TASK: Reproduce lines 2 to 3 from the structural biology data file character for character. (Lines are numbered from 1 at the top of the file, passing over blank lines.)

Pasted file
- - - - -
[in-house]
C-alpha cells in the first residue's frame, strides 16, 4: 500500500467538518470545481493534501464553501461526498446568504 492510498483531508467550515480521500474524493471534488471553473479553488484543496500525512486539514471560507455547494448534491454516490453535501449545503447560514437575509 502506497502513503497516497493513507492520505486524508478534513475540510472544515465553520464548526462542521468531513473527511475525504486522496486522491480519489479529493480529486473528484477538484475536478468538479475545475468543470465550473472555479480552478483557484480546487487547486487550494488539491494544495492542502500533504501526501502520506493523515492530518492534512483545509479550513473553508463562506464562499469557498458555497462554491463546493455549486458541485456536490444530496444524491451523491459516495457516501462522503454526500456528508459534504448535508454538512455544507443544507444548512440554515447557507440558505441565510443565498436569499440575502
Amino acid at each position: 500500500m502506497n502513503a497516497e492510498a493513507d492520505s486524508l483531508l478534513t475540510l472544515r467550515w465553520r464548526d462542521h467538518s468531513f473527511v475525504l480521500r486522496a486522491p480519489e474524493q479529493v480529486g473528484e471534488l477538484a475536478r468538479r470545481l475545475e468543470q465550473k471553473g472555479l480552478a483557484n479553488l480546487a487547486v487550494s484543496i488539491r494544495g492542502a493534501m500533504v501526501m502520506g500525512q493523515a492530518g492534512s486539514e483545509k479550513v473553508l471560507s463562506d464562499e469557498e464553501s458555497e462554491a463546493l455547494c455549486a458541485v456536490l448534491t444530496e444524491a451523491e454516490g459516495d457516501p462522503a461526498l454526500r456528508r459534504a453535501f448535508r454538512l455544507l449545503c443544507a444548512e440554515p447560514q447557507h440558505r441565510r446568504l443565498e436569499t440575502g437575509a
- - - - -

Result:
C-alpha cells in the first residue's frame, strides 16, 4: 500500500467538518470545481493534501464553501461526498446568504 492510498483531508467550515480521500474524493471534488471553473479553488484543496500525512486539514471560507455547494448534491454516490453535501449545503447560514437575509 502506497502513503497516497493513507492520505486524508478534513475540510472544515465553520464548526462542521468531513473527511475525504486522496486522491480519489479529493480529486473528484477538484475536478468538479475545475468543470465550473472555479480552478483557484480546487487547486487550494488539491494544495492542502500533504501526501502520506493523515492530518492534512483545509479550513473553508463562506464562499469557498458555497462554491463546493455549486458541485456536490444530496444524491451523491459516495457516501462522503454526500456528508459534504448535508454538512455544507443544507444548512440554515447557507440558505441565510443565498436569499440575502
Amino acid at each position: 500500500m502506497n502513503a497516497e492510498a493513507d492520505s486524508l483531508l478534513t475540510l472544515r467550515w465553520r464548526d462542521h467538518s468531513f473527511v475525504l480521500r486522496a486522491p480519489e474524493q479529493v480529486g473528484e471534488l477538484a475536478r468538479r470545481l475545475e468543470q465550473k471553473g472555479l480552478a483557484n479553488l480546487a487547486v487550494s484543496i488539491r494544495g492542502a493534501m500533504v501526501m502520506g500525512q493523515a492530518g492534512s486539514e483545509k479550513v473553508l471560507s463562506d464562499e469557498e464553501s458555497e462554491a463546493l455547494c455549486a458541485v456536490l448534491t444530496e444524491a451523491e454516490g459516495d457516501p462522503a461526498l454526500r456528508r459534504a453535501f448535508r454538512l455544507l449545503c443544507a444548512e440554515p447560514q447557507h440558505r441565510r446568504l443565498e436569499t440575502g437575509a